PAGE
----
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Women in Engineering

Belinda Oldfield - BEng (Hons) Civil Engineering

Belinda graduated from Abertay as the only woman in her BEng Civil Engineering class of 1988.  She has worked in land renewal in the Highlands and Islands, managed water treatment works across Scotland and was part of the merger that brought together the three water authorities to create Scottish Water in 2002.  

Now a Senior Leader for Scottish Water, Belinda is responsible for managing the revenue for 2.5 million households and 160,000 businesses across Scotland.  

What does your current job involve?

I am currently a Senior Leader at Scottish Water which involves focusing on the way that Scottish Water is financed and managed.  I am responsible for all of Scottish Water’s revenue for 2.5million households and approximately 160,000 businesses in Scotland. That’s just over £1bn per year.

I am also responsible for Scottish Water’s corporate risk management which involves working with the business to ensure that we understand the risks as we deliver the operational service to customers and as we invest in new assets. 

Why Abertay?

I wanted to study in Scotland and looked at a number of Scottish universities and colleges. I was attracted by the flexibility offered by Abertay, which gave me the opportunity to do a sandwich degree.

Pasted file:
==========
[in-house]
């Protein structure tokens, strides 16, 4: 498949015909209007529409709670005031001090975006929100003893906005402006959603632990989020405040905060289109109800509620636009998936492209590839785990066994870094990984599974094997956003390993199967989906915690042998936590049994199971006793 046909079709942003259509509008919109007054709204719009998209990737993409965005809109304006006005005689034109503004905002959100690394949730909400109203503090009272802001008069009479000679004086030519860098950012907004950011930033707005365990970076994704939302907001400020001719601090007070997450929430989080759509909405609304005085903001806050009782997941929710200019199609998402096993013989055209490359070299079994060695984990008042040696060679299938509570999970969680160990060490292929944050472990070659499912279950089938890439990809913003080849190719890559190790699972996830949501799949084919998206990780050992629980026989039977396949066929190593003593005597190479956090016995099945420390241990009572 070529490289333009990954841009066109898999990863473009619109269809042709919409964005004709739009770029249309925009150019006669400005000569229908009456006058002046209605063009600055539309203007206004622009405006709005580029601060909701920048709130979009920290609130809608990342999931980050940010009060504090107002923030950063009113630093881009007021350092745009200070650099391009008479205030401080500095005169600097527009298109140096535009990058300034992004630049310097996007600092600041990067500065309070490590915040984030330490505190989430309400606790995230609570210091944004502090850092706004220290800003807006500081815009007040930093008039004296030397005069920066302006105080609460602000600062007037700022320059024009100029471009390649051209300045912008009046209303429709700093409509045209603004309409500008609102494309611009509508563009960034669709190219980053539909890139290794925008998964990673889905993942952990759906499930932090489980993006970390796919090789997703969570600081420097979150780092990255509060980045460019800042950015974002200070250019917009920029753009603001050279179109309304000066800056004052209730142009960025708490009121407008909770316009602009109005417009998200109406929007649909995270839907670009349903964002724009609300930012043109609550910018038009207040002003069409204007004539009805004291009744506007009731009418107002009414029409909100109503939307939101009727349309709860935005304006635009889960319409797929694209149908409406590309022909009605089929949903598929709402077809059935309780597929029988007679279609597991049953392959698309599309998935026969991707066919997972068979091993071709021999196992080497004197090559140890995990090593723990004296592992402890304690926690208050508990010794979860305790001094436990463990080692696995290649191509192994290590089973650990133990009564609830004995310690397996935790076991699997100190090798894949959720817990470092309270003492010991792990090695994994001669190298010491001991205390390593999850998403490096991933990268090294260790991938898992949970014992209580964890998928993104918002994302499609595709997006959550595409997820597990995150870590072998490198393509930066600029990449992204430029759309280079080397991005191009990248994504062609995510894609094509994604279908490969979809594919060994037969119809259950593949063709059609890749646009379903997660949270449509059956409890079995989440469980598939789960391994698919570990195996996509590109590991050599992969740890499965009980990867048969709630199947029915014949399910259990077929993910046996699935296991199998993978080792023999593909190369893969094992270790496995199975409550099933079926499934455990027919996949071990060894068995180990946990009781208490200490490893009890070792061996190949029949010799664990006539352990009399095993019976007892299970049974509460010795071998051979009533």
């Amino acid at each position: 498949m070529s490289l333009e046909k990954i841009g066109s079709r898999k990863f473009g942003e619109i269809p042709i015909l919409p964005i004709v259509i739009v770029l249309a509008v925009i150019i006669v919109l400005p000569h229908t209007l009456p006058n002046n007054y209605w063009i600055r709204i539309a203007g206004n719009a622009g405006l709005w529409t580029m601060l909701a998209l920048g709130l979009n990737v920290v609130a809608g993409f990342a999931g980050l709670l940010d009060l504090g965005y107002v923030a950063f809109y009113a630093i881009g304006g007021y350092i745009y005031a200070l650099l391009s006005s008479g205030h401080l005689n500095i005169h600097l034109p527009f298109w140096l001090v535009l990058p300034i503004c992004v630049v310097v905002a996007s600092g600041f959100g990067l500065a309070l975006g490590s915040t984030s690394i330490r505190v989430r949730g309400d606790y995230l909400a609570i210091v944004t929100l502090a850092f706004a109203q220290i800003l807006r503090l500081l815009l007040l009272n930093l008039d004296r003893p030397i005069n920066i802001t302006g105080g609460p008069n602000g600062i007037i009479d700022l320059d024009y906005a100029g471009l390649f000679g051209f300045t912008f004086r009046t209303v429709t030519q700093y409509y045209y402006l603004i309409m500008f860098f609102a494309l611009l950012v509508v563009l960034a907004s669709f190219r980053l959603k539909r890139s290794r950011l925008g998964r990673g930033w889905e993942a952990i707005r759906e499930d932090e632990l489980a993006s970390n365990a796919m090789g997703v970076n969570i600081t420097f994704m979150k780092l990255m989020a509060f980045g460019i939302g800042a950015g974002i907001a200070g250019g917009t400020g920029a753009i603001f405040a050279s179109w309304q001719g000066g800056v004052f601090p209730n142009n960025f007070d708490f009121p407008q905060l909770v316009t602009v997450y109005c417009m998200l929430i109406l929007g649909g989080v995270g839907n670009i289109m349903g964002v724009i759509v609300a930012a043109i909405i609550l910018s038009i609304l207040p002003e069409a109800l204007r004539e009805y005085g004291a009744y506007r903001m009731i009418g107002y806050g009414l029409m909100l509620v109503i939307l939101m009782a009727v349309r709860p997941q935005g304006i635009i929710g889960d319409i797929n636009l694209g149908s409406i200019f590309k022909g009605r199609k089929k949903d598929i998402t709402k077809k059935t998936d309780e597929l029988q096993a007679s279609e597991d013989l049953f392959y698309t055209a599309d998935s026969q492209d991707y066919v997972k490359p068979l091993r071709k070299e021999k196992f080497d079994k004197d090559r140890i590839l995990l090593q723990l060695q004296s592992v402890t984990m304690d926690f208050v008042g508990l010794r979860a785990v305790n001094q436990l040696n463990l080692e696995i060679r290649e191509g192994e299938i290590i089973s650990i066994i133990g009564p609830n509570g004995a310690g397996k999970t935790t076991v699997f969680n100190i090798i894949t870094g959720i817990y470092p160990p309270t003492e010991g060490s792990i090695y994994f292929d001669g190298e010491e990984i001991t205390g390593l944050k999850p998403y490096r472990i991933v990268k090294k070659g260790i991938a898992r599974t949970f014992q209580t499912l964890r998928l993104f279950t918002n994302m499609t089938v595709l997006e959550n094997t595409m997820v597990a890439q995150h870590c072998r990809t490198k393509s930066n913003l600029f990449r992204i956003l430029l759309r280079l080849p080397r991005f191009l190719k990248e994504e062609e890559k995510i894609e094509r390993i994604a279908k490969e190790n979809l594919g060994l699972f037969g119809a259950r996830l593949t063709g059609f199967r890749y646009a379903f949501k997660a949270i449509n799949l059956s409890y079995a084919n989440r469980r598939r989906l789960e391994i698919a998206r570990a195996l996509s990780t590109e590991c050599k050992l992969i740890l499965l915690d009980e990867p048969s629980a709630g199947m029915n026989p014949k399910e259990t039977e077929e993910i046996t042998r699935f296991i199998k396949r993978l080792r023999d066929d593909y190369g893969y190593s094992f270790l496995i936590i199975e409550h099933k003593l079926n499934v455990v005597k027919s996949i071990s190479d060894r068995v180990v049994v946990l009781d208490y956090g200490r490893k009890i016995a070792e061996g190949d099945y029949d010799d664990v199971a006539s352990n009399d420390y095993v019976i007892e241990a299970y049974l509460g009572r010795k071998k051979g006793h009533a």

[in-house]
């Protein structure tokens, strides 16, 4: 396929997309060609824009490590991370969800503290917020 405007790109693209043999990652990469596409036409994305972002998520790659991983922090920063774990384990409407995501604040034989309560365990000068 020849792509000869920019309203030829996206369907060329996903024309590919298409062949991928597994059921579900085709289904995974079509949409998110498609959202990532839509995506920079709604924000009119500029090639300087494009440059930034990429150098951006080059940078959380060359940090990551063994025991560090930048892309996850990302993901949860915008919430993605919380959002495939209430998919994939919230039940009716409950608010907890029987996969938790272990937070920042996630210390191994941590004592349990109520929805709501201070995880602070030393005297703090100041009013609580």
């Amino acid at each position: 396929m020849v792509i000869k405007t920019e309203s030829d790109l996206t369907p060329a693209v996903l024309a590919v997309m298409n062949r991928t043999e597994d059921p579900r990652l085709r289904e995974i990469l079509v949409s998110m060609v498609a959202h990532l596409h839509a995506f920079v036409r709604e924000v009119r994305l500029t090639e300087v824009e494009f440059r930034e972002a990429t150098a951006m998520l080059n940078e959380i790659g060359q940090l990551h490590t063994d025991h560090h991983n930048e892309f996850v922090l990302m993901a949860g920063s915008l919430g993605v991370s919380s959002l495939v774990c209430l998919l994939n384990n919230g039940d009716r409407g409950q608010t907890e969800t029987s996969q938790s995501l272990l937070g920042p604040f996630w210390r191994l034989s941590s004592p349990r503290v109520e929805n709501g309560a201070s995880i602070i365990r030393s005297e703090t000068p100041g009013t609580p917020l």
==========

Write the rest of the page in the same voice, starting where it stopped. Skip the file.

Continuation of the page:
How important was your Abertay degree?

My degree in Civil Engineering has been invaluable. I spent the early part of my career in construction and consultancy in both the private and public sector. My earlier roles include site engineer, resident engineer, project manager, asset manager and capital investment manager.

I have fully utilised my engineering skills which includes being adept at problem solving and understanding complexity as I have progressed into senior leadership roles at Scottish Water.

One of the advantages in my current role is that I fully understand the engineering complexity of the utility service that Scottish Water provides.

Are there advantages of being a woman in engineering?

Women bring different perspectives. Women also tend to be able to put themselves in other people’s shoes which is helpful in terms of outcomes when working with customers.

I would also say that many women are natural bridge builders with good inter-relationship skills.   

Are there any barriers still to be addressed?

This stems back to old paradigms in the education system and with parents which need to change. Less than 50% of parents believe that engineering is a suitable career for their daughter. We need to change this.

What I would say to future students is - please keep going. The profession needs you. Look for role models. Join your professional institution where you will get support.

You can have an exciting career and a family. These aren’t mutually exclusive.